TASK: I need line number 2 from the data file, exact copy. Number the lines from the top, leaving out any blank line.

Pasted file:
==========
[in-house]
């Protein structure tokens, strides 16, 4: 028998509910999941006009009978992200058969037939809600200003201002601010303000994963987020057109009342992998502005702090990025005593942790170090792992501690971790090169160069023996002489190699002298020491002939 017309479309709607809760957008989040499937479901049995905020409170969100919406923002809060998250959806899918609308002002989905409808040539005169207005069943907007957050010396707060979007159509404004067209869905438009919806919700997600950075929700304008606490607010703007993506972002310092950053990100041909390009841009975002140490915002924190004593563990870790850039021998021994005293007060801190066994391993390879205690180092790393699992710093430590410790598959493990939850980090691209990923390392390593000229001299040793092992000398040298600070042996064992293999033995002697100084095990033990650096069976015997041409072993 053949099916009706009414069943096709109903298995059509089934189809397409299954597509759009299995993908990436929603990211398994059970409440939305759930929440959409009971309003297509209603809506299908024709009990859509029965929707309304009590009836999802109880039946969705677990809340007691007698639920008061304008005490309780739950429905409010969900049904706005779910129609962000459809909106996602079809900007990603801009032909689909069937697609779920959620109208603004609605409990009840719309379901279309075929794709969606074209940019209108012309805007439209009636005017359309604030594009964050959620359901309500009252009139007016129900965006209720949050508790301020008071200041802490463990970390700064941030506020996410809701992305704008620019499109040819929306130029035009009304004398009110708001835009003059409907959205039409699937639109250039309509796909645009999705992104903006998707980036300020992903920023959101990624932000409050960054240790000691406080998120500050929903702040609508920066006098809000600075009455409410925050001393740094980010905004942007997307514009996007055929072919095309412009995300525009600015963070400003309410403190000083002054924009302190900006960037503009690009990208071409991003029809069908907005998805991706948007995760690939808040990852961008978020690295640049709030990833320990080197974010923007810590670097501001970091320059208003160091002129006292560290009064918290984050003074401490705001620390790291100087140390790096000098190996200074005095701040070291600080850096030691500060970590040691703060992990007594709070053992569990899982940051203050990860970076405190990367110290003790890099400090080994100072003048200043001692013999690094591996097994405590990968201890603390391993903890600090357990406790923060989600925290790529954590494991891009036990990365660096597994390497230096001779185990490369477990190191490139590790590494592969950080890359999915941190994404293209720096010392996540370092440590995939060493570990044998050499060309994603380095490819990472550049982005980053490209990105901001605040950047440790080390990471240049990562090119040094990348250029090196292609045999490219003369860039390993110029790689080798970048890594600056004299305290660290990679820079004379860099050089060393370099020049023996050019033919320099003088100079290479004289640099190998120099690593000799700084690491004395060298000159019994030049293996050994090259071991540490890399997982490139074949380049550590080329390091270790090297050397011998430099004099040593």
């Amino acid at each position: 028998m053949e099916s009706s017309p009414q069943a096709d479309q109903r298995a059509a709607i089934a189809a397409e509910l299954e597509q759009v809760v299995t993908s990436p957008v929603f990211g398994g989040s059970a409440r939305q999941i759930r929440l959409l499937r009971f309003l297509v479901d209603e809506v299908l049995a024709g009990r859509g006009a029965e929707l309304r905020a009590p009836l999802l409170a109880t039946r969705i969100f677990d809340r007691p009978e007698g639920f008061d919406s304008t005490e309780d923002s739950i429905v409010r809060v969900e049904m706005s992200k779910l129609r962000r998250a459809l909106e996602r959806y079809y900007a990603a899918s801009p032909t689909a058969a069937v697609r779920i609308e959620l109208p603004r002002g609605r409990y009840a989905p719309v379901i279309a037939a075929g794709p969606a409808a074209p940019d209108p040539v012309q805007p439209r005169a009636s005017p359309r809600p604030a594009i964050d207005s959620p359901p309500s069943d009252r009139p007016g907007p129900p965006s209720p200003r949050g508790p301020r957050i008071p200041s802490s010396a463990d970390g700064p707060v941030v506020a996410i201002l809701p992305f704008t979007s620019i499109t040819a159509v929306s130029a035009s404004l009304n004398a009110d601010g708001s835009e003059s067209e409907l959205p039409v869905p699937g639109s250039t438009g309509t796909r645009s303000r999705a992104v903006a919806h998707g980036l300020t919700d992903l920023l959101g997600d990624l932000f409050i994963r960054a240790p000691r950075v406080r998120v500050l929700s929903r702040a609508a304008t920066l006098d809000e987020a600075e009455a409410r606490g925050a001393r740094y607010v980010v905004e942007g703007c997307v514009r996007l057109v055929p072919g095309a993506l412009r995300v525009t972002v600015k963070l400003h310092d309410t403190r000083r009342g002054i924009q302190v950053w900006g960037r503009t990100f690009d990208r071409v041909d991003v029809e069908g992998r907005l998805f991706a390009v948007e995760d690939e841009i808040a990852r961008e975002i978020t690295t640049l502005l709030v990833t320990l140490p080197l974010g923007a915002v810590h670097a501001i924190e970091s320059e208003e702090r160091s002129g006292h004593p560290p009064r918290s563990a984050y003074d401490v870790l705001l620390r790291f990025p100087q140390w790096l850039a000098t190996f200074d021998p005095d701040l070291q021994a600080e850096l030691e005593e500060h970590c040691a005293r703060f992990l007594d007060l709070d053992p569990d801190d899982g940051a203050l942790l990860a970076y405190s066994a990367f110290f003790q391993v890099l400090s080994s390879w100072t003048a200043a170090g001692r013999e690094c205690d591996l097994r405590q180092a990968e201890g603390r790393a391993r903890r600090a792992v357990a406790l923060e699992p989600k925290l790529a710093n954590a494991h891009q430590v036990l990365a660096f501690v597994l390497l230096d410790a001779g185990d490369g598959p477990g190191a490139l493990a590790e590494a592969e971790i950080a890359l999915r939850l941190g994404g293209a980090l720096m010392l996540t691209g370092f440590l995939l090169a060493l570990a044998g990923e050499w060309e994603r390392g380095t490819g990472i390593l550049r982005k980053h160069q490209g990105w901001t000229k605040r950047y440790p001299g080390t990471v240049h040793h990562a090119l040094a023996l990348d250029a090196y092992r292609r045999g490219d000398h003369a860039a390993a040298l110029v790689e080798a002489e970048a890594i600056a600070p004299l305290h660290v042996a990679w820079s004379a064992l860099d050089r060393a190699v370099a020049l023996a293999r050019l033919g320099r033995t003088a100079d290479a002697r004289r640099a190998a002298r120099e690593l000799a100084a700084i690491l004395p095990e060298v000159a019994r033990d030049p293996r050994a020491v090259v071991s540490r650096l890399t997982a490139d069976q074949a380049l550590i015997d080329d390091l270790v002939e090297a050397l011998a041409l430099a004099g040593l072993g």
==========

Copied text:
């Protein structure tokens, strides 16, 4: 028998509910999941006009009978992200058969037939809600200003201002601010303000994963987020057109009342992998502005702090990025005593942790170090792992501690971790090169160069023996002489190699002298020491002939 017309479309709607809760957008989040499937479901049995905020409170969100919406923002809060998250959806899918609308002002989905409808040539005169207005069943907007957050010396707060979007159509404004067209869905438009919806919700997600950075929700304008606490607010703007993506972002310092950053990100041909390009841009975002140490915002924190004593563990870790850039021998021994005293007060801190066994391993390879205690180092790393699992710093430590410790598959493990939850980090691209990923390392390593000229001299040793092992000398040298600070042996064992293999033995002697100084095990033990650096069976015997041409072993 053949099916009706009414069943096709109903298995059509089934189809397409299954597509759009299995993908990436929603990211398994059970409440939305759930929440959409009971309003297509209603809506299908024709009990859509029965929707309304009590009836999802109880039946969705677990809340007691007698639920008061304008005490309780739950429905409010969900049904706005779910129609962000459809909106996602079809900007990603801009032909689909069937697609779920959620109208603004609605409990009840719309379901279309075929794709969606074209940019209108012309805007439209009636005017359309604030594009964050959620359901309500009252009139007016129900965006209720949050508790301020008071200041802490463990970390700064941030506020996410809701992305704008620019499109040819929306130029035009009304004398009110708001835009003059409907959205039409699937639109250039309509796909645009999705992104903006998707980036300020992903920023959101990624932000409050960054240790000691406080998120500050929903702040609508920066006098809000600075009455409410925050001393740094980010905004942007997307514009996007055929072919095309412009995300525009600015963070400003309410403190000083002054924009302190900006960037503009690009990208071409991003029809069908907005998805991706948007995760690939808040990852961008978020690295640049709030990833320990080197974010923007810590670097501001970091320059208003160091002129006292560290009064918290984050003074401490705001620390790291100087140390790096000098190996200074005095701040070291600080850096030691500060970590040691703060992990007594709070053992569990899982940051203050990860970076405190990367110290003790890099400090080994100072003048200043001692013999690094591996097994405590990968201890603390391993903890600090357990406790923060989600925290790529954590494991891009036990990365660096597994390497230096001779185990490369477990190191490139590790590494592969950080890359999915941190994404293209720096010392996540370092440590995939060493570990044998050499060309994603380095490819990472550049982005980053490209990105901001605040950047440790080390990471240049990562090119040094990348250029090196292609045999490219003369860039390993110029790689080798970048890594600056004299305290660290990679820079004379860099050089060393370099020049023996050019033919320099003088100079290479004289640099190998120099690593000799700084690491004395060298000159019994030049293996050994090259071991540490890399997982490139074949380049550590080329390091270790090297050397011998430099004099040593």